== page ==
Well this movie shows the very real and non-conspiratorial events that happened that day. Another reason why it is boring as a movie, because reality is often not a very well structured story. And conspiracies make for better movies; detailed real life is mundane.

But that is the idolatry with which I think it ends up replacing the previous idolatry. Why bother telling the story for petty details of pain alone? Unless you want to maintain the fantasy Camelot glory of the man as they do in this movie by elevating the tragedy to godlike importance and blood sacrifice atonement. The blood in this movie made me think of The Passion of the Christ. And they never show the face of Kennedy with a kind of holy diversion reminiscent of how Jesus was avoided in Ben Hur. Even Jackie’s face is often avoided to keep her as a kind of Mother Mary Jackie. The terror and despair in everyone’s faces and lives throughout the whole movie made you think Jesus himself died and America lost its innocence and hope – which is exactly what Kennedy worshippers believe.

The real assassination of America’s innocence was the 1960s. We are still suffering the devastating effects in every area of life from that immoral rebellion.

Ironically, those Kennedy worshippers would damn Kennedy TODAY for being a politician whose policies were more like a modern liberal Republican than the current Democrat party of his heritage. OMG, the god Kennedy believed in less taxes and American supremacy abroad? Why that is as evil as the devil himself: George W. Bush! And to modern Democrats, that would make Kennedy a warmongering racist (of white privilege) since he was a white rich cracker and disagreed with Obama’s policies. Even worse, he was pro-life!

The laughable legacy of Kennedy worshippers is that they are still today actually spinning the story as if Kennedy was killed by a Right Wing “hateful city of Dallas.” These fools must not know that Dallas was a liberal potpourri and that Oswald was a Left Wing Communist who murdered a guy whose policies were more right wing than the Democratic Party would ever tolerate today! JFK would not even be allowed to speak at the DNC because of his political beliefs. Truth just doesn’t matter to idol worshippers.

Just their religion.

And the truth is, a far greater man died on that same infamous day in history. A man whose legacy really has changed the world for the better. A man who, while he doesn’t deserve idol worship, and he would decry it as well, he does deserve a higher recognition. He represented and served a true Camelot God and kingdom, but his death was overshadowed by a media obsessed idol worshipping kingdom of man. He didn’t live a life of wealthy privilege, and didn’t have a world of sycophants covering up serial immoral sexuality, selfish abuse of authority, and drug addiction. He wasn’t a perfect man, but he was a more worthy one.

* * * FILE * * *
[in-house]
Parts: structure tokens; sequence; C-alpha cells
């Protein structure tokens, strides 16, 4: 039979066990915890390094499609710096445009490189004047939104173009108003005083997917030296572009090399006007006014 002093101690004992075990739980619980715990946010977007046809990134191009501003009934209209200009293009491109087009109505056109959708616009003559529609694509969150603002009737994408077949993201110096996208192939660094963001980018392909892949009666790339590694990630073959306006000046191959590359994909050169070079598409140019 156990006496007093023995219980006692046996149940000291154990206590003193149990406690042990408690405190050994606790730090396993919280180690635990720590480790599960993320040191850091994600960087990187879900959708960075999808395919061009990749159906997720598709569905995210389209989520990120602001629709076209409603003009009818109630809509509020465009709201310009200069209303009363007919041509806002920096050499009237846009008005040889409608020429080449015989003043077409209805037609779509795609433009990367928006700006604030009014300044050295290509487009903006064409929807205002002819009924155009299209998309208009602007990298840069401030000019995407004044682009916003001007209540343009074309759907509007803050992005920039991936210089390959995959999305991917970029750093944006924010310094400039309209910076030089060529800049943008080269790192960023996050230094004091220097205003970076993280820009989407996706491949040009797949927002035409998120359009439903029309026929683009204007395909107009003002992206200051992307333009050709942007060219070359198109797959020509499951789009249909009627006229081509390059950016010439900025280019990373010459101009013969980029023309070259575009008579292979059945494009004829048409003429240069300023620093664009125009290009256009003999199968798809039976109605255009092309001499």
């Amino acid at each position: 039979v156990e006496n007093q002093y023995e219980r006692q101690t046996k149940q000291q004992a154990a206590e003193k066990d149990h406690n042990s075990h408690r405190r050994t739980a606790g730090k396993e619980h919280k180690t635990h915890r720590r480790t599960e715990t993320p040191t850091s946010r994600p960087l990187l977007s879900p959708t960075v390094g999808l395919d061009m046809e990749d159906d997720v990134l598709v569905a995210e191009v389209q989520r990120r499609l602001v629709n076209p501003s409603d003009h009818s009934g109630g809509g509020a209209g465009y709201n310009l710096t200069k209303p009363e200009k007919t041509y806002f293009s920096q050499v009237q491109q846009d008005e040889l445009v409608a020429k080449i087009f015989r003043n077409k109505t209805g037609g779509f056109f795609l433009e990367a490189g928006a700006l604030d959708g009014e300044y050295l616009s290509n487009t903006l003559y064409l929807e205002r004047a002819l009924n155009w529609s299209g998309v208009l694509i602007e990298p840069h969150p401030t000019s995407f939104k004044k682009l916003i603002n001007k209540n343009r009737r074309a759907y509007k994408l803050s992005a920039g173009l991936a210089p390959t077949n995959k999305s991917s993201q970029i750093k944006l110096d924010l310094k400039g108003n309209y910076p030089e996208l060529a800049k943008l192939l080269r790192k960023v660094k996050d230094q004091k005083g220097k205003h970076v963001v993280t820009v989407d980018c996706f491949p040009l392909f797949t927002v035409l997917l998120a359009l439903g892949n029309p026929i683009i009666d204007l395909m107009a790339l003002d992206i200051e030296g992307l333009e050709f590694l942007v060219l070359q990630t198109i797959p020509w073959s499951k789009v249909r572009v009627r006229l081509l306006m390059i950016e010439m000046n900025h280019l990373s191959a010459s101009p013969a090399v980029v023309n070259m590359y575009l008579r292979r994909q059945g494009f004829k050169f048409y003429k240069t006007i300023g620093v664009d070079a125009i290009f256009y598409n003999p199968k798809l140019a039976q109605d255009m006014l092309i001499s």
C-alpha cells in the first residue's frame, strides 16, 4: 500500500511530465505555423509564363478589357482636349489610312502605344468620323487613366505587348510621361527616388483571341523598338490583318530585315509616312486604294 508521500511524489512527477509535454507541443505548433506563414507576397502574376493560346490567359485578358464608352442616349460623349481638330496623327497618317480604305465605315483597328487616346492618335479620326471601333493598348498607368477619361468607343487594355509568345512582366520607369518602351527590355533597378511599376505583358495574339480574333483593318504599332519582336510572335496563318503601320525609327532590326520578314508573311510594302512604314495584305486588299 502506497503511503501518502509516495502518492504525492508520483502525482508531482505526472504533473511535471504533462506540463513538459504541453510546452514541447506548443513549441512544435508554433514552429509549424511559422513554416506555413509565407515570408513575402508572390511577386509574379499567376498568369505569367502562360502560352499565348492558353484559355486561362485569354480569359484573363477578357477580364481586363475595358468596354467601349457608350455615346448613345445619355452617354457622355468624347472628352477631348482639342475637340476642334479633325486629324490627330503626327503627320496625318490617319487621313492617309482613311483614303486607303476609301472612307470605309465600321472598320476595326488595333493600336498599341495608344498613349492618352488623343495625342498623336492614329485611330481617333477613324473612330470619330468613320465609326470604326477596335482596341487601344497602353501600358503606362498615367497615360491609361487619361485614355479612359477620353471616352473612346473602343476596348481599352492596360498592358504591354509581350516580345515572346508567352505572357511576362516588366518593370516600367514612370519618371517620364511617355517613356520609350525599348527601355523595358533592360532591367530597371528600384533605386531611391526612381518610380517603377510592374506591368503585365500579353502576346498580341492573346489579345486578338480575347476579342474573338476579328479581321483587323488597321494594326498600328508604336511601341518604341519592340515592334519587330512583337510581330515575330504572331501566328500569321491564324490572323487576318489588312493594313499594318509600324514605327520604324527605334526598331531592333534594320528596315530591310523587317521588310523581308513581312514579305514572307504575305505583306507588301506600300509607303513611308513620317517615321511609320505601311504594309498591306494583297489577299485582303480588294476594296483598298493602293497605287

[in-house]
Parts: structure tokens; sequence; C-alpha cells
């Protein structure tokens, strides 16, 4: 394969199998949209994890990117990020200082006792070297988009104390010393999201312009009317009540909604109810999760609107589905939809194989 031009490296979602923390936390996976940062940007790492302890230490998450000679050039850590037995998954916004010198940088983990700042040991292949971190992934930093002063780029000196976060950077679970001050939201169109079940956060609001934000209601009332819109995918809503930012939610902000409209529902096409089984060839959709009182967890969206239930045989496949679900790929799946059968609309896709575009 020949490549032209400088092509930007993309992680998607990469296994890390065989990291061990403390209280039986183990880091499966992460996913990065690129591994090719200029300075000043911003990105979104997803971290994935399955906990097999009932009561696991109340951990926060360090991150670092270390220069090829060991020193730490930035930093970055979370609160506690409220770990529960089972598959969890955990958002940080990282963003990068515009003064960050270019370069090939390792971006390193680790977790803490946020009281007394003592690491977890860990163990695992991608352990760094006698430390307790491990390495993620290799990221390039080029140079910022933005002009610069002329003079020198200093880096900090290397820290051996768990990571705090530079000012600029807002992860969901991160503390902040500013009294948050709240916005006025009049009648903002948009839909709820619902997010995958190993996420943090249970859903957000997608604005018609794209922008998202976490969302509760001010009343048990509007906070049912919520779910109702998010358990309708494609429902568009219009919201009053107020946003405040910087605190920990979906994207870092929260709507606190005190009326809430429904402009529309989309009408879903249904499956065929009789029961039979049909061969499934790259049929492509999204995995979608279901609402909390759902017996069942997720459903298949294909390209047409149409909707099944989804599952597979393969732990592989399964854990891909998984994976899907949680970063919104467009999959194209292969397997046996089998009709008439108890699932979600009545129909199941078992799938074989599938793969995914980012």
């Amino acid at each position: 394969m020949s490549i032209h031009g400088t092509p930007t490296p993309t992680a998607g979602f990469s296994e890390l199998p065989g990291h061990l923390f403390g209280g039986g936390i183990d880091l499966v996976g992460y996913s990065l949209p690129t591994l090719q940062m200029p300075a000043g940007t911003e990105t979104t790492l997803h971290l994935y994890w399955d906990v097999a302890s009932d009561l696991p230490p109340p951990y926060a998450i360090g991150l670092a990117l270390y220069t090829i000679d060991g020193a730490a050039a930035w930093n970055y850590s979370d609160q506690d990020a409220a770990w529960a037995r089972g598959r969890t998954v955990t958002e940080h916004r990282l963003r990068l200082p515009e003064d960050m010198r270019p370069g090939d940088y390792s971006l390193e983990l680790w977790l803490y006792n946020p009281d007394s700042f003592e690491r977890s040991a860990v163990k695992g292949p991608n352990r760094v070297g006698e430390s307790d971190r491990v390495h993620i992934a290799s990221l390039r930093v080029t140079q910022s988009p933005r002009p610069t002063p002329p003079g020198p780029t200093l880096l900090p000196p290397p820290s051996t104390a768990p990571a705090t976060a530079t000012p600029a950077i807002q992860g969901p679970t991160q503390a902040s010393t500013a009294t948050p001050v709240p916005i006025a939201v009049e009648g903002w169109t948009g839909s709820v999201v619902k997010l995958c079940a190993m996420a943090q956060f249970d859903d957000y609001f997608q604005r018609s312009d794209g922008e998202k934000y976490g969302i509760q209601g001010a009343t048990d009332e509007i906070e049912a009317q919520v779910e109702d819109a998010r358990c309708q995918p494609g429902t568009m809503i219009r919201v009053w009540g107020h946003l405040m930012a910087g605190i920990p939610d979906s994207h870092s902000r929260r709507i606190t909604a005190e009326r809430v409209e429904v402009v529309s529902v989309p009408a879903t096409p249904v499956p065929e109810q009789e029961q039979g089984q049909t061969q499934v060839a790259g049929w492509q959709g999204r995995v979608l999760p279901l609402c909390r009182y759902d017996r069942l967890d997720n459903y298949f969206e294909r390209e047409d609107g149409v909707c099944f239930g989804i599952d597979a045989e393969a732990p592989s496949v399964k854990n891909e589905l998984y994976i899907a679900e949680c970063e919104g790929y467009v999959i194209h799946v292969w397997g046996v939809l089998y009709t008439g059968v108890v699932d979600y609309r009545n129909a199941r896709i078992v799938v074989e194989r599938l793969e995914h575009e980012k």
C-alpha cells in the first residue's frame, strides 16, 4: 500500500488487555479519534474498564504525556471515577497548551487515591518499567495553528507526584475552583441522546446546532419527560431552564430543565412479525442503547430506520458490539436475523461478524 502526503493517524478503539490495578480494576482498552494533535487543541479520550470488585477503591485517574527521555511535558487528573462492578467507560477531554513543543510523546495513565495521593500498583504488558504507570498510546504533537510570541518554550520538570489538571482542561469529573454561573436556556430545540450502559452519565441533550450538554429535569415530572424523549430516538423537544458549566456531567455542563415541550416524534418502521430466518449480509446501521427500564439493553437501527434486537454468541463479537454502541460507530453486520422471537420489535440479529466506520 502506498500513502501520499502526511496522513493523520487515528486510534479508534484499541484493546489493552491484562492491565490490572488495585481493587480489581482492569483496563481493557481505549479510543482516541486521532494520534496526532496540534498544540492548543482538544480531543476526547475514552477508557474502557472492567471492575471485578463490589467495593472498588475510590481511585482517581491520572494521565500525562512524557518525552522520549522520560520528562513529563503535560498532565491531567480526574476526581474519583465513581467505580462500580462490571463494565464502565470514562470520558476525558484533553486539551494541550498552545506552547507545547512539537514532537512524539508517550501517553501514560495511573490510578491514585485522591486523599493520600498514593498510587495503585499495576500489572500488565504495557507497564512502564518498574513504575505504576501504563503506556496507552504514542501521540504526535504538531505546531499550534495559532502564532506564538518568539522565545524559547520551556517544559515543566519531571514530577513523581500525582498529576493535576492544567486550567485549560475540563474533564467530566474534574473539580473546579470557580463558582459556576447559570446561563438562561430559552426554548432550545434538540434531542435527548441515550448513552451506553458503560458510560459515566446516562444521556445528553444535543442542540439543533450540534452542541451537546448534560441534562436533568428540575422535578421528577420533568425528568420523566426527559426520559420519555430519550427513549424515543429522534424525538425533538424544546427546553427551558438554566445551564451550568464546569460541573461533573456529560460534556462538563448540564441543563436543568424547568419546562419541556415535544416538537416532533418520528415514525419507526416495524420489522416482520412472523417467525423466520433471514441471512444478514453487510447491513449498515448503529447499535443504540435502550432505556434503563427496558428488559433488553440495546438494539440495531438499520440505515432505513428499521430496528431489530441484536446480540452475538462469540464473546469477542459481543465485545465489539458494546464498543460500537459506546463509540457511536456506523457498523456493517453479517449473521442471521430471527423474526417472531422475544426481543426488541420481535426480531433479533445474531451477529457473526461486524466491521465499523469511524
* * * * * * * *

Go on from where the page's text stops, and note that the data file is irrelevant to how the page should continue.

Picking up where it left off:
That man was C.S. Lewis.

Now his is a story more worth telling.

House of Cards: Shakespearean Tragedy About the Political Pursuit of Power – of Democrats, that is

Netflix Political Thriller series. An amazingly written and directed series starring Kevin Spacey as Francis Underwood, a Democrat congressman who is withheld from a position in the new Democrat administration in Washington, and enacts revenge on those who betrayed him.

I get tired of all these series that are based on anti-heroes or worse, villains as heroes. But House of Cards is not one of them. At least not yet. It is Shakespearian in its dramatic quality and appears to me to be the set up for a tragedy on the level of Breaking Bad.

There is no bones about the storytellers showing us in the first scene that Underwood is a Machiavellian villain who is not a good man, when he breaks the neck of a dog that survived being hit by a car. Of course he tells us that he is the one who does what needs to be done, but no one wants to do it. But it doesn’t matter what his justification is; if you kill a dog you are evil. That’s movie and TV rules. ☺

And we know that we are going to be following the mind of a man whose sole ambition is power because he tells us so. He regularly “breaks the third wall” and talks to us the audience in asides to give us what is really going on in his mind. It’s a truly satisfying and clever storytelling technique that builds rich irony we could not know otherwise.